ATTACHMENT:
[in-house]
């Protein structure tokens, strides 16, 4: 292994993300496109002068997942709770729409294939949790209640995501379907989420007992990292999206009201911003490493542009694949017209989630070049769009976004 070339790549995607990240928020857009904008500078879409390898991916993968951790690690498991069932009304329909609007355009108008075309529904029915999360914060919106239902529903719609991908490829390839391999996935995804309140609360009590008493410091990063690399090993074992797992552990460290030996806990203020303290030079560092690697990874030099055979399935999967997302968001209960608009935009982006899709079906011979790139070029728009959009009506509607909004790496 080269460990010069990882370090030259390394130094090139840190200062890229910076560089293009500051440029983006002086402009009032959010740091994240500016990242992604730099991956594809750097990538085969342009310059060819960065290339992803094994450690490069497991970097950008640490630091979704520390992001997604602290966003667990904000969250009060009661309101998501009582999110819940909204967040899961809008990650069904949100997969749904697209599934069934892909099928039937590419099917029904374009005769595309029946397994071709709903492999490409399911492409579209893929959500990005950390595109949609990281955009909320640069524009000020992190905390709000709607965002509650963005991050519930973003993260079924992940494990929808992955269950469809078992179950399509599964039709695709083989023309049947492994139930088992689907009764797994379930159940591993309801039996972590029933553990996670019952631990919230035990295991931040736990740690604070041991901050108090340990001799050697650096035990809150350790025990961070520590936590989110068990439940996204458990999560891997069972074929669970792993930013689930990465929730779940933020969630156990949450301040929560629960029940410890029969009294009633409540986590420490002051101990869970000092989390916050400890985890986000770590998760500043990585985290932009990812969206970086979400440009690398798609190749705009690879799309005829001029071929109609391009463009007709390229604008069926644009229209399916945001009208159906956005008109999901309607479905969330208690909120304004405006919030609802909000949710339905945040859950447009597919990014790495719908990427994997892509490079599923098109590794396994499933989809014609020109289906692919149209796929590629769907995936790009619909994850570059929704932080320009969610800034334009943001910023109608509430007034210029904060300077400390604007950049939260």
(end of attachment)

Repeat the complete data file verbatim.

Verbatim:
[in-house]
């Protein structure tokens, strides 16, 4: 292994993300496109002068997942709770729409294939949790209640995501379907989420007992990292999206009201911003490493542009694949017209989630070049769009976004 070339790549995607990240928020857009904008500078879409390898991916993968951790690690498991069932009304329909609007355009108008075309529904029915999360914060919106239902529903719609991908490829390839391999996935995804309140609360009590008493410091990063690399090993074992797992552990460290030996806990203020303290030079560092690697990874030099055979399935999967997302968001209960608009935009982006899709079906011979790139070029728009959009009506509607909004790496 080269460990010069990882370090030259390394130094090139840190200062890229910076560089293009500051440029983006002086402009009032959010740091994240500016990242992604730099991956594809750097990538085969342009310059060819960065290339992803094994450690490069497991970097950008640490630091979704520390992001997604602290966003667990904000969250009060009661309101998501009582999110819940909204967040899961809008990650069904949100997969749904697209599934069934892909099928039937590419099917029904374009005769595309029946397994071709709903492999490409399911492409579209893929959500990005950390595109949609990281955009909320640069524009000020992190905390709000709607965002509650963005991050519930973003993260079924992940494990929808992955269950469809078992179950399509599964039709695709083989023309049947492994139930088992689907009764797994379930159940591993309801039996972590029933553990996670019952631990919230035990295991931040736990740690604070041991901050108090340990001799050697650096035990809150350790025990961070520590936590989110068990439940996204458990999560891997069972074929669970792993930013689930990465929730779940933020969630156990949450301040929560629960029940410890029969009294009633409540986590420490002051101990869970000092989390916050400890985890986000770590998760500043990585985290932009990812969206970086979400440009690398798609190749705009690879799309005829001029071929109609391009463009007709390229604008069926644009229209399916945001009208159906956005008109999901309607479905969330208690909120304004405006919030609802909000949710339905945040859950447009597919990014790495719908990427994997892509490079599923098109590794396994499933989809014609020109289906692919149209796929590629769907995936790009619909994850570059929704932080320009969610800034334009943001910023109608509430007034210029904060300077400390604007950049939260």